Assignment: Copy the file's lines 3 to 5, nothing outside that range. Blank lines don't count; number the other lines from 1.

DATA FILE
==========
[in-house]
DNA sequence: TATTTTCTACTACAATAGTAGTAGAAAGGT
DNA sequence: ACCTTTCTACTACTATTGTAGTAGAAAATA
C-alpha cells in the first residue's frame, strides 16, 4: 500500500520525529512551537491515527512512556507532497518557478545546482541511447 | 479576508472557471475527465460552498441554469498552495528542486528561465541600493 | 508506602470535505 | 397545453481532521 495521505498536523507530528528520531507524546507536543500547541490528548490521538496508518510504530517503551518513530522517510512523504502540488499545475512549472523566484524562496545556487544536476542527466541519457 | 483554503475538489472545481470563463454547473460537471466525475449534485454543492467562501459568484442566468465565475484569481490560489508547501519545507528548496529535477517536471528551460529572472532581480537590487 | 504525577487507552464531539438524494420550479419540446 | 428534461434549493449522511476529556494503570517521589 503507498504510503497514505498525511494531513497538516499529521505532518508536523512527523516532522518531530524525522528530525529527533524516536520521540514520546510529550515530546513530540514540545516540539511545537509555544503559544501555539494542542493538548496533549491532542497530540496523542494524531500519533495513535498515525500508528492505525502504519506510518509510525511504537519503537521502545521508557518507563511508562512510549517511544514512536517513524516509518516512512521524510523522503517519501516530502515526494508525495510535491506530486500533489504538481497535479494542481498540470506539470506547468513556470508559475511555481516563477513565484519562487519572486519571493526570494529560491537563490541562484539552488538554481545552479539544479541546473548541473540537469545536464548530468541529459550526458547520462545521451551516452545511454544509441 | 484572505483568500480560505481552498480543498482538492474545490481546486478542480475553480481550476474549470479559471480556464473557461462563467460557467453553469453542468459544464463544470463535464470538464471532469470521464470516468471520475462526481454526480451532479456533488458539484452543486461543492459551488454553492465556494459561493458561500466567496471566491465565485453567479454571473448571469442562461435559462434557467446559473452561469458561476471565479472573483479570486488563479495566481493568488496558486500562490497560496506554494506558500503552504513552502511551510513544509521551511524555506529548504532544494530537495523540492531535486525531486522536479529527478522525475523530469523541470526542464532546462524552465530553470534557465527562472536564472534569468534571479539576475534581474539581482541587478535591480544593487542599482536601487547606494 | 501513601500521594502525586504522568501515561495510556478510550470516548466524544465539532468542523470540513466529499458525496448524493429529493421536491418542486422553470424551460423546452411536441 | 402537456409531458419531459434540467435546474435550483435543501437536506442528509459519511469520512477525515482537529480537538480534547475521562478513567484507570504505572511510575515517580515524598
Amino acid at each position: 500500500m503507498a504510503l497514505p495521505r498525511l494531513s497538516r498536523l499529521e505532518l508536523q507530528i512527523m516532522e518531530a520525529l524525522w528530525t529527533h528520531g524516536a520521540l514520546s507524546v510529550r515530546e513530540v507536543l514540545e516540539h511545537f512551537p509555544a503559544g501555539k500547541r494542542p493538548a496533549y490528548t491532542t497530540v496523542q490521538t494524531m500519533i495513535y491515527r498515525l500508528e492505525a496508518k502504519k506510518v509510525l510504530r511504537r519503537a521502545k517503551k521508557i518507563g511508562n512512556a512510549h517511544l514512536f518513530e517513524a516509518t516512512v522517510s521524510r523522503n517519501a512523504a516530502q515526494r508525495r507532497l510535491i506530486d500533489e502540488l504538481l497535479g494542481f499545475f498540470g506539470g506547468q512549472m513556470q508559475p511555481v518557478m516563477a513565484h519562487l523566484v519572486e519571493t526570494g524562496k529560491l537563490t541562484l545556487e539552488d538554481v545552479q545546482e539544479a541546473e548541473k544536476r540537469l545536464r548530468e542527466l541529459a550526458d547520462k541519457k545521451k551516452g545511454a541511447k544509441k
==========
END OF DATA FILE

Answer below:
DNA sequence: ACCTTTCTACTACTATTGTAGTAGAAAATA
C-alpha cells in the first residue's frame, strides 16, 4: 500500500520525529512551537491515527512512556507532497518557478545546482541511447 | 479576508472557471475527465460552498441554469498552495528542486528561465541600493 | 508506602470535505 | 397545453481532521 495521505498536523507530528528520531507524546507536543500547541490528548490521538496508518510504530517503551518513530522517510512523504502540488499545475512549472523566484524562496545556487544536476542527466541519457 | 483554503475538489472545481470563463454547473460537471466525475449534485454543492467562501459568484442566468465565475484569481490560489508547501519545507528548496529535477517536471528551460529572472532581480537590487 | 504525577487507552464531539438524494420550479419540446 | 428534461434549493449522511476529556494503570517521589 503507498504510503497514505498525511494531513497538516499529521505532518508536523512527523516532522518531530524525522528530525529527533524516536520521540514520546510529550515530546513530540514540545516540539511545537509555544503559544501555539494542542493538548496533549491532542497530540496523542494524531500519533495513535498515525500508528492505525502504519506510518509510525511504537519503537521502545521508557518507563511508562512510549517511544514512536517513524516509518516512512521524510523522503517519501516530502515526494508525495510535491506530486500533489504538481497535479494542481498540470506539470506547468513556470508559475511555481516563477513565484519562487519572486519571493526570494529560491537563490541562484539552488538554481545552479539544479541546473548541473540537469545536464548530468541529459550526458547520462545521451551516452545511454544509441 | 484572505483568500480560505481552498480543498482538492474545490481546486478542480475553480481550476474549470479559471480556464473557461462563467460557467453553469453542468459544464463544470463535464470538464471532469470521464470516468471520475462526481454526480451532479456533488458539484452543486461543492459551488454553492465556494459561493458561500466567496471566491465565485453567479454571473448571469442562461435559462434557467446559473452561469458561476471565479472573483479570486488563479495566481493568488496558486500562490497560496506554494506558500503552504513552502511551510513544509521551511524555506529548504532544494530537495523540492531535486525531486522536479529527478522525475523530469523541470526542464532546462524552465530553470534557465527562472536564472534569468534571479539576475534581474539581482541587478535591480544593487542599482536601487547606494 | 501513601500521594502525586504522568501515561495510556478510550470516548466524544465539532468542523470540513466529499458525496448524493429529493421536491418542486422553470424551460423546452411536441 | 402537456409531458419531459434540467435546474435550483435543501437536506442528509459519511469520512477525515482537529480537538480534547475521562478513567484507570504505572511510575515517580515524598
Amino acid at each position: 500500500m503507498a504510503l497514505p495521505r498525511l494531513s497538516r498536523l499529521e505532518l508536523q507530528i512527523m516532522e518531530a520525529l524525522w528530525t529527533h528520531g524516536a520521540l514520546s507524546v510529550r515530546e513530540v507536543l514540545e516540539h511545537f512551537p509555544a503559544g501555539k500547541r494542542p493538548a496533549y490528548t491532542t497530540v496523542q490521538t494524531m500519533i495513535y491515527r498515525l500508528e492505525a496508518k502504519k506510518v509510525l510504530r511504537r519503537a521502545k517503551k521508557i518507563g511508562n512512556a512510549h517511544l514512536f518513530e517513524a516509518t516512512v522517510s521524510r523522503n517519501a512523504a516530502q515526494r508525495r507532497l510535491i506530486d500533489e502540488l504538481l497535479g494542481f499545475f498540470g506539470g506547468q512549472m513556470q508559475p511555481v518557478m516563477a513565484h519562487l523566484v519572486e519571493t526570494g524562496k529560491l537563490t541562484l545556487e539552488d538554481v545552479q545546482e539544479a541546473e548541473k544536476r540537469l545536464r548530468e542527466l541529459a550526458d547520462k541519457k545521451k551516452g545511454a541511447k544509441k